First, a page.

NEW YORK (Reuters) - BlackRock Inc (BLK.N) on Wednesday announced that it has expanded its senior leadership team and reorganized its investment and client-facing businesses in an effort to grow its business.
The New York-based investment firm has added eight executives to its global executive committee, bringing the total to 21, according to an internal memo provided by the company to Reuters.
BlackRock is replacing its portfolio management group, which had been headed by Rich Kushel, with five new investment groups. Kushel will be deputy chief operating officer of the firm, reporting to President Robert Kapito and chief operating officer Charles Hallac.
Kushel will also head a new strategic product management group, according to the memo.
The changes come as BlackRock Chief Executive Laurence Fink shifts the $3.56 trillion company’s focus from being an acquirer to operating its businesses.
In recent months, amidst a spate of high profile departures and rumors that Fink may leave to become U.S. Secretary of the Treasury, some analysts have said they wanted more insight into the firm’s bench strength. Others wondered if the firm had gotten so big, that it needed more leaders at the top.
The changes seem to address those concerns. The additions to the global executive committee “will ensure a broader, more diverse representation of views, including from the investment side of the business,” Fink wrote in the memo.
In the memo, Fink indicated that he is not going anywhere. “I look forward to working with all of you in the years to come to realize the full potential of this reorganization,” he wrote.
The new portfolio management group structure comes as BlackRock is working to improve performance, particularly of its equity funds.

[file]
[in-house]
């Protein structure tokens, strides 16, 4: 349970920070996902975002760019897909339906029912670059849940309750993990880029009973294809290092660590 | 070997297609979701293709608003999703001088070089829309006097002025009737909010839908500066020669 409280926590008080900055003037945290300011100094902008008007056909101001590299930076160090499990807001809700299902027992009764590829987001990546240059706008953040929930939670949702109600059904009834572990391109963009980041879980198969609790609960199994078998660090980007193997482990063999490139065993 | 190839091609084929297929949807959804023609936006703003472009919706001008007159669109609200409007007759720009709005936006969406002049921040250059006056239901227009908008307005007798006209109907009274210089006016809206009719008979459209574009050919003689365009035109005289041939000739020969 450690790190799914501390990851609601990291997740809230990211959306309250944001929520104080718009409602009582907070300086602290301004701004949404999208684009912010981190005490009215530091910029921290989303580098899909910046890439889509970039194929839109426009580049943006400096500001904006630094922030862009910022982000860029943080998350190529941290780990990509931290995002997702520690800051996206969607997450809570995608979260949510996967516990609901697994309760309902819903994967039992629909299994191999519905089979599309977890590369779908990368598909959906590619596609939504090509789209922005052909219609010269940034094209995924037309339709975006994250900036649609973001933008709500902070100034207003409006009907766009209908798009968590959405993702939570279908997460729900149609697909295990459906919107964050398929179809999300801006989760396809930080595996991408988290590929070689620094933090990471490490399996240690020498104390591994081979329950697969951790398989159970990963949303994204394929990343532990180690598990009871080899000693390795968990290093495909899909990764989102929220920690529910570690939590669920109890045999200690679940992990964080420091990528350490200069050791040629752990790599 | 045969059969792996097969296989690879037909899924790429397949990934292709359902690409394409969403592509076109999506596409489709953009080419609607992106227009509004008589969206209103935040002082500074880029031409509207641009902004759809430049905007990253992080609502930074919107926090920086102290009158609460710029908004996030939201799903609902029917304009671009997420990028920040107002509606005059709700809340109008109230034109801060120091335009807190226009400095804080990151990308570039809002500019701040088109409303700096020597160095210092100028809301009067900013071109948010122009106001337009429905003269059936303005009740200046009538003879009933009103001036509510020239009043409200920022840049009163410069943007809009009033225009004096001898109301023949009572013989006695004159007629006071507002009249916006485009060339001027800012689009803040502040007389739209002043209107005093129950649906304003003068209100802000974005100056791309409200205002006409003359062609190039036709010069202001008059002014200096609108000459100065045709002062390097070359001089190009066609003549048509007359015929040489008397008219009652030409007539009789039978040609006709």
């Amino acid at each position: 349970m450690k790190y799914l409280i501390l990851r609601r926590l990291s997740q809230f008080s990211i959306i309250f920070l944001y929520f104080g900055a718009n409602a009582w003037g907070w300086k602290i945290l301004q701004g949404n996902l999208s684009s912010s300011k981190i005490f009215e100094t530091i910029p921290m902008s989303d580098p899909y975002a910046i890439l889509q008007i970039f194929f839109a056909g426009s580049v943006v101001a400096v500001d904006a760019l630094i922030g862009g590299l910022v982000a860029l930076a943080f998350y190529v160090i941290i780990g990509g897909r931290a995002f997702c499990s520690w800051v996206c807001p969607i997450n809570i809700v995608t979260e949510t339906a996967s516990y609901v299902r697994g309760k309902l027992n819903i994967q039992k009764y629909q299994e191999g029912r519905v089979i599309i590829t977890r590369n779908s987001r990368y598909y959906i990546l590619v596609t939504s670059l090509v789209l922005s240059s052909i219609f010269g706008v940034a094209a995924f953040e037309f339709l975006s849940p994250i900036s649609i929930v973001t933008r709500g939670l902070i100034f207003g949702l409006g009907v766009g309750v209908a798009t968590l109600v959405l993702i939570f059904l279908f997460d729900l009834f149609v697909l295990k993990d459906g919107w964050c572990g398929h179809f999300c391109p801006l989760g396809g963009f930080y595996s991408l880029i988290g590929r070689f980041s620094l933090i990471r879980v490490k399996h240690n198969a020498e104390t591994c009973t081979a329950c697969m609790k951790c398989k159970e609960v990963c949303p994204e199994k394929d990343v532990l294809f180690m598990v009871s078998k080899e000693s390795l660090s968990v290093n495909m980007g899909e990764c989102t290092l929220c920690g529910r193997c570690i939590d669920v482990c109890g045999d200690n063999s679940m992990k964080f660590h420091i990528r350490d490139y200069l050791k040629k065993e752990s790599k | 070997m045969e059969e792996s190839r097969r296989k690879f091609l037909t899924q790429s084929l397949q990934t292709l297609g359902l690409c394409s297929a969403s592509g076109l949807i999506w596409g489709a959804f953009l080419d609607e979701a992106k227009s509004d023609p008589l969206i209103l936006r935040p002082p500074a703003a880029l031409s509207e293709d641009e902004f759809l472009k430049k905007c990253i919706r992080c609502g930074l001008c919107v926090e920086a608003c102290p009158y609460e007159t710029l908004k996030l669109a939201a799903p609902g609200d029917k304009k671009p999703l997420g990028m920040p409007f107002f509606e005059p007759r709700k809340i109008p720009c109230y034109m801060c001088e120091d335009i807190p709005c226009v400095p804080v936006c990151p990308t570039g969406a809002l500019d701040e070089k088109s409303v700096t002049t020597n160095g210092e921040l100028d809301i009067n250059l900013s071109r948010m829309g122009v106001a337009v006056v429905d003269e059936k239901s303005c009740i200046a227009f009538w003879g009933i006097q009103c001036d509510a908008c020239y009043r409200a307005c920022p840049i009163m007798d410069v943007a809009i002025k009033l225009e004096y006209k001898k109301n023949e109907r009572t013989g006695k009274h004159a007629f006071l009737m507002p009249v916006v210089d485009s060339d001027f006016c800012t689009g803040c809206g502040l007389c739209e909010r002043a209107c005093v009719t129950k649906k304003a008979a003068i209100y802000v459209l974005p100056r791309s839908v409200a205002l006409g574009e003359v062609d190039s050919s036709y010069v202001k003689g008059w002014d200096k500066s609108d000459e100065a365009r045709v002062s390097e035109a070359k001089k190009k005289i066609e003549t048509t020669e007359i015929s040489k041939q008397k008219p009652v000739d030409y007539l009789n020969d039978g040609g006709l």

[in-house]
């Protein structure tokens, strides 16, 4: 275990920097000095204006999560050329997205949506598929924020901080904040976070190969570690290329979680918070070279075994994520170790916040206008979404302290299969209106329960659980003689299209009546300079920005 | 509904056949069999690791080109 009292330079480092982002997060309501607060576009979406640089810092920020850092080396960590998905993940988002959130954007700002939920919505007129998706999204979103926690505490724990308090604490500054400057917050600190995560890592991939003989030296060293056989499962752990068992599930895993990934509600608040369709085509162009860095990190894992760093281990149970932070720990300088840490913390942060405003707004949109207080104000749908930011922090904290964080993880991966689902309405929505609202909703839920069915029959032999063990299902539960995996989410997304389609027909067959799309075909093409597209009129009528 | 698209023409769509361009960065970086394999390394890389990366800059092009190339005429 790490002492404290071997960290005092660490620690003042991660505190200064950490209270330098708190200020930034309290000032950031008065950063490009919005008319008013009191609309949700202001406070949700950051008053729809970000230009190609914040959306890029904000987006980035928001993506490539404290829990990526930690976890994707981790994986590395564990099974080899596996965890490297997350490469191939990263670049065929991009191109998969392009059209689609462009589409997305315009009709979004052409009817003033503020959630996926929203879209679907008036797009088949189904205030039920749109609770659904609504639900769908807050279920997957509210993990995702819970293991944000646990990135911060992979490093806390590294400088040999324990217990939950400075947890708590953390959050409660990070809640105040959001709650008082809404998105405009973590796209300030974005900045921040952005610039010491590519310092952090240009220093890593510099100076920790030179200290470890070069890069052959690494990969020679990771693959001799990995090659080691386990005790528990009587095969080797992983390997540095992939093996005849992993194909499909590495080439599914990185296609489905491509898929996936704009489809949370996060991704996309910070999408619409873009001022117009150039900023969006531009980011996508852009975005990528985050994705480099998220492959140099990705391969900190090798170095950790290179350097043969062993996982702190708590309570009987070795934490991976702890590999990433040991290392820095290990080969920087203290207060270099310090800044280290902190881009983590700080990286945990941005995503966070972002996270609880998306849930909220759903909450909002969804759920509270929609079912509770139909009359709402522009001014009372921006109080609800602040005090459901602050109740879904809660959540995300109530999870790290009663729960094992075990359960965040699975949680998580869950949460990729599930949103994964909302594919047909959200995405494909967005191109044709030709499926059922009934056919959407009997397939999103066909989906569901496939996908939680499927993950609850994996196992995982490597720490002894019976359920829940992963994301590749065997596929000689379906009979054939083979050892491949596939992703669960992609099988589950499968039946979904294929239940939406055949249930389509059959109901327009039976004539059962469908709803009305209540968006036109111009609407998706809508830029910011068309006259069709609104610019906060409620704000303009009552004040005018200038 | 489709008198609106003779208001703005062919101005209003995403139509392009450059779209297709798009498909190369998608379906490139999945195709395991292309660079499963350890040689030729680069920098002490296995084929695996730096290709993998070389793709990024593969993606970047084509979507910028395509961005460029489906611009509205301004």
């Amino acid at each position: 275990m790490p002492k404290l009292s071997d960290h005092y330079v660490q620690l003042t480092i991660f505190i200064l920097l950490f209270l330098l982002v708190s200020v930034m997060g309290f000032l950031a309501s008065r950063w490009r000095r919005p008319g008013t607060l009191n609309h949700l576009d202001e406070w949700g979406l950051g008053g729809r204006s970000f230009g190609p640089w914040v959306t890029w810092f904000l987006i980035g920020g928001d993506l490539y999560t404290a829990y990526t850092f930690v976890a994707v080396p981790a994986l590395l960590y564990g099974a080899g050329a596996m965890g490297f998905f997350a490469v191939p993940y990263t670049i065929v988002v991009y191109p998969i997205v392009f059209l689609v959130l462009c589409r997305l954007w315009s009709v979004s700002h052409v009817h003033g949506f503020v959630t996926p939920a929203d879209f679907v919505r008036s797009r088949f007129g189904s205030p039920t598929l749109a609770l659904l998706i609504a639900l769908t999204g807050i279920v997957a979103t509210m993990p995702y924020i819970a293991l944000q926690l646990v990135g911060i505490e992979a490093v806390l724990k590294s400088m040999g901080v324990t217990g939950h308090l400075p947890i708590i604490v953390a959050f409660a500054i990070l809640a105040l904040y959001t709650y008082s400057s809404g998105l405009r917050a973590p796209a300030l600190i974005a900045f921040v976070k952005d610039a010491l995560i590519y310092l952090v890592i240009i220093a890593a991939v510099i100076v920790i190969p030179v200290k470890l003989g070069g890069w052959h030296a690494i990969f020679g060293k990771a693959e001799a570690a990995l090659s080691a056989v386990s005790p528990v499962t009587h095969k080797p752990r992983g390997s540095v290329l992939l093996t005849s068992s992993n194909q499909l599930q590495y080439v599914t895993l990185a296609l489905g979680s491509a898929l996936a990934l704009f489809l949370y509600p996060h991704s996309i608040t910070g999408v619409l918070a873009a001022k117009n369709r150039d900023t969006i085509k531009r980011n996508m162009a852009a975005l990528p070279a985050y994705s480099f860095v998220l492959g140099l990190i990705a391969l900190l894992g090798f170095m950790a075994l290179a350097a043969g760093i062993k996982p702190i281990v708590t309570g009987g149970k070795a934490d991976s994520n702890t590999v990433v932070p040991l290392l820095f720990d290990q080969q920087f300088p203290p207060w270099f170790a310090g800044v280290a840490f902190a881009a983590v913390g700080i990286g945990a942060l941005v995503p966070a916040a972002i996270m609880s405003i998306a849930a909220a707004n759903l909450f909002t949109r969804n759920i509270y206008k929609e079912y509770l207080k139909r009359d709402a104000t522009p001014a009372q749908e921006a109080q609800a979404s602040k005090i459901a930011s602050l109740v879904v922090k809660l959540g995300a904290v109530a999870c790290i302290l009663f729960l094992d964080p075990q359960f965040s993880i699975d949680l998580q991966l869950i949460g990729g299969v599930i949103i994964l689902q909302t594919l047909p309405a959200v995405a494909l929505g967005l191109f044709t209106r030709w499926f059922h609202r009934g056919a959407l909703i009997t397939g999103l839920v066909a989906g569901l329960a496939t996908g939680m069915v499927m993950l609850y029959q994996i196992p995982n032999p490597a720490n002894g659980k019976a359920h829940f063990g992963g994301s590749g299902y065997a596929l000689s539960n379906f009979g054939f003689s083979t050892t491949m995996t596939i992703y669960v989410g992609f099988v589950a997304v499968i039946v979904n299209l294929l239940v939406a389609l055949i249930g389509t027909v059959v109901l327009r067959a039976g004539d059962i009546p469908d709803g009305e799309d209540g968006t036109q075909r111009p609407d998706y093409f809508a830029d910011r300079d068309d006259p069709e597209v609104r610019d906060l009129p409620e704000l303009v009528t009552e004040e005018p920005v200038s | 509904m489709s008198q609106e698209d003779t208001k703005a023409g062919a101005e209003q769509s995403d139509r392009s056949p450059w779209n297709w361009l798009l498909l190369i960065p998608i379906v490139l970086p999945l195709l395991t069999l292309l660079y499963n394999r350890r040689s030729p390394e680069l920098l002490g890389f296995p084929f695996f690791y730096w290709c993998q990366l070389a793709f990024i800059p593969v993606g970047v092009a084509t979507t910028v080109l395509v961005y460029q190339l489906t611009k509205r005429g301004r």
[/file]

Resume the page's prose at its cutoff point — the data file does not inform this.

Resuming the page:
BlackRock will have five new investment groups: Alpha Strategies reporting to Quintin Price; Beta Strategies, which includes all of firm’s passive investments such as exchange-traded funds, and will be led by Amy Schioldager; Multi Asset Strategies reporting to Ken Kroner; Alternative Strategies reporting to Matt Botein; and Trading and Liquidity Strategies reporting to Richie Prager.
In its July 18 earnings call with analysts, Fink was not happy with the performance of BlackRock’s fundamental equity managers. “We still are not hitting as well as we need to,” he said. “We are working towards building that platform up and making sure those issues are addressed.”
On the client facing front, BlackRock is bringing together its iShares ETF business with its retail mutual fund business, and the firm’s institutional with its BlackRock Solutions business, which includes its risk analytics.
The retail and ETF group will report to Rob Fairbairn while the institutional group will report to Rob Goldstein, according to the memo.
It makes sense for BlackRock to combine its retail fund sales effort with its iShares sales effort so that advisers will have one point of contact with the firm, said Dave Nadig, director of research at IndexUniverse, which researches ETFs.
“The interesting thing will be to see how they bring that sales process together,” he said, noting that on one hand BlackRock has actively managed mutual funds and on the other it has passively managed ETFs.
Reporting By Jessica Toonkel; Additional reporting by Aaron Pressman; Editing by Alden Bentley, Bernard Orr